Complex and sophisticated equipment and methodologies were used by the NASA DEVELOP National Program team to investigate changing water levels on wetlands in a cost-effective way. Summary of Process - Monitoring the change in wetlands from high to low for Georgian Bay
- The time periods of May 1987 (represent the high), and June 2013 (represent the low) were selected as the initial study times
- Terra Advances Spaceborne Thermal Emission and Reflectional Radiometer (ASTER) provided digital elevation model (DEM) Data to calculate slope which was important for additional land classification accuracy
- Jason-1 radar alitmeters/NASA'S Topography Experiment (TOPEX/Poseidon) and Jason-2 radar altimeter/Ocean Surface Topography Mission (OSTM) were compared and used in combination with available in situ (in location) water gauge data to track water levels over time
- Satellite imagery from the Thematic Mapper (TM) on board Landsat 5, Operational Land Imager (OLI) on board Landsat 8, and Thermal Infrared sensors (TIRS) were used in combination with a supervised classification method known as "Random Forest Model". These tools were used to make land cover maps for 1987 and 2013 that demarcated areas of wetlands and non-wetlands.
- The team identified any changes between the two years, and created a report on the details of the process and the outcomes
The Results and Future Steps
The Results The Georgian Bay extent change maps show that there was a 10.8% loss of wetlands around the southern portion of the region, while the northern portion of the region had an increase of 7.0% in wetlands extent from 1987 to 2013. A net loss of 3.8% doesn't sound significant - why does it matter? The shifting of wetlands has impacts for those geographic regions. People often wonder for example, where have the fish gone that they historically remember in their area? For Southern Georgian Bay, the 10.8% loss is significant for the economic and ecosystems services that wetlands provide for that area. As stated earlier, wetlands provide important roles for fish, groundwater recharging, water quality, shoreline protection, habitat for numerous species, and help with carbon control. Full report Future steps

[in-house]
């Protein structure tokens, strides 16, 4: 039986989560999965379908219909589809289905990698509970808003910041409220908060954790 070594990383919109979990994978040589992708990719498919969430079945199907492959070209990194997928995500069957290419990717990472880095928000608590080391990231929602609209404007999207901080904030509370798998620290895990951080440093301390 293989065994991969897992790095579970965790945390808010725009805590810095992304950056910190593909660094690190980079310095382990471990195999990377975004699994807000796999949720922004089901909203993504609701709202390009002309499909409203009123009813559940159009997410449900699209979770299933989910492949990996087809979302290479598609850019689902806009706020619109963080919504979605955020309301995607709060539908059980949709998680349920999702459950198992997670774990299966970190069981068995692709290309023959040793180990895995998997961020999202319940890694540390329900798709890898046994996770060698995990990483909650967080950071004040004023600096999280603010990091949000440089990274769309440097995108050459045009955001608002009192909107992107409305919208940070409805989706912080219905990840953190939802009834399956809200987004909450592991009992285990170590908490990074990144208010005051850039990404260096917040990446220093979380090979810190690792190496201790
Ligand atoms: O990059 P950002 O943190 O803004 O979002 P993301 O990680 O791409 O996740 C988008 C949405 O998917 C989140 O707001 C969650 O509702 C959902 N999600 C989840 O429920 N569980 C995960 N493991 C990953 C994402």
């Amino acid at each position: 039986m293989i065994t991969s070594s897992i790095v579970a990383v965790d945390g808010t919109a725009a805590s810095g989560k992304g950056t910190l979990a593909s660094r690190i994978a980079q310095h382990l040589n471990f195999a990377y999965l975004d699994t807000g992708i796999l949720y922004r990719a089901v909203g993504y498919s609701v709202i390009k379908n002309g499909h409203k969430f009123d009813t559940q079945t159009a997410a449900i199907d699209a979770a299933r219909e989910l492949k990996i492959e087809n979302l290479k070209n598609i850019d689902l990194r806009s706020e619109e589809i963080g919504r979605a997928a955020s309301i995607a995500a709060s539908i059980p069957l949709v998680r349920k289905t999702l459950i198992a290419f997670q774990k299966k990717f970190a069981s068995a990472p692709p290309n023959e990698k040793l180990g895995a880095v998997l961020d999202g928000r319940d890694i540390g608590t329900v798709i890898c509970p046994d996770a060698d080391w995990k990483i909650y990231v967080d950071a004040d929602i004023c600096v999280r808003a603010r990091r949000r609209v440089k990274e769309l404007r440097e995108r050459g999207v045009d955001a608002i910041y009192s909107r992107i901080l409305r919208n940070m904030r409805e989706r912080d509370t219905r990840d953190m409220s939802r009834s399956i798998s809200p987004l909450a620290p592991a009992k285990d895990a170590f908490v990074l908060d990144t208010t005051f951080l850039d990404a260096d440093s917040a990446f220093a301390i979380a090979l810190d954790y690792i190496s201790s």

- Mapping Protocol - The DEVELOP team created a protocol that can assist other regions of the Great Lakes in mapping wetlands.
- More study times - Include more years between to identify the changes in response to the fluctuating water levels of Georgian Bay.
- Other locations - Explore the possibility of transferring the methods used in this project to other locations around the Great Lakes.
Sources used on this page
Adams, Emily; Del Valle Martinez, Idamis; Harris, Miriam; Zimmerman, Stephen; Ross, Dr. Kenton. "Great Lakes Climate II. Impact of Decreasing Water Levels on Great Lakes Wetlands". NASA DEVELOP National Program. Langely Research Center. Spring 2015. Retrieved December 28, 2015 from https://georgianbayforever.org/wp-content/uploads/2015/11/2015Spring_LaRC_GreatLakesClimateII_TechPaper.pdf Adams, Emily; Del Valle Martinez, Idamis; Harris, Miriam; Zimmerman. (Powerpoint) Great Lakes Climate II. Impact of Decreasing Water Levels on Great Lakes Wetlands. NASA. Owen, Nathan. "NASA DEVELOP Explores Georgian Bay Using NASA Earth Observations".GBF's Winter 2015 Newsletter, Vol 6, Issue 1.Retrieved December 28, 2015 from https://georgianbayforever.org/wp-content/uploads/2015/10/GBF_Newsletter_WINTER2015.pdf Ronca, Debra. "How Wetlands Work". www.howstuffworks.com. Retrieved December 28, 2015 from http://science.howstuffworks.com/environmental/green-science/wetland1. Sweetnam, David. "NASA to investigate Georgian Bay Water Levels". GBF's Autumn 2014 Newsletter, Vol 5, Issue 3. Retrieved December 28, 2015 from https://georgianbayforever.org/wp-content/uploads/2015/10/GBF_Newsletter_FALL2014.pdf "Groundwater Basics". www.kalkaskacounty.net. Retrieved December 28, 2015 from https://www.kalkaskacounty.net/planningeduc0019.asp www.UNWATER.org. . Retrieved December 28, 2015 from http://www.unwater.org/statistics/statistics-detail/en/c/211797/ Videos Great Lakes Climate - NASA DEVELOP Fall 2014 @ Langley Research Center. NASA DEVELOP National Program youtube.https://www.youtube.com/watch?v=1UmVZSH6BI8 Great Lakes Climate II - 2015 Spring NASA DEVELOP @ Langley Research Center. NASA DEVELOP National Program youtube.https://www.youtube.com/watch?v=sFlf2Fc_ok8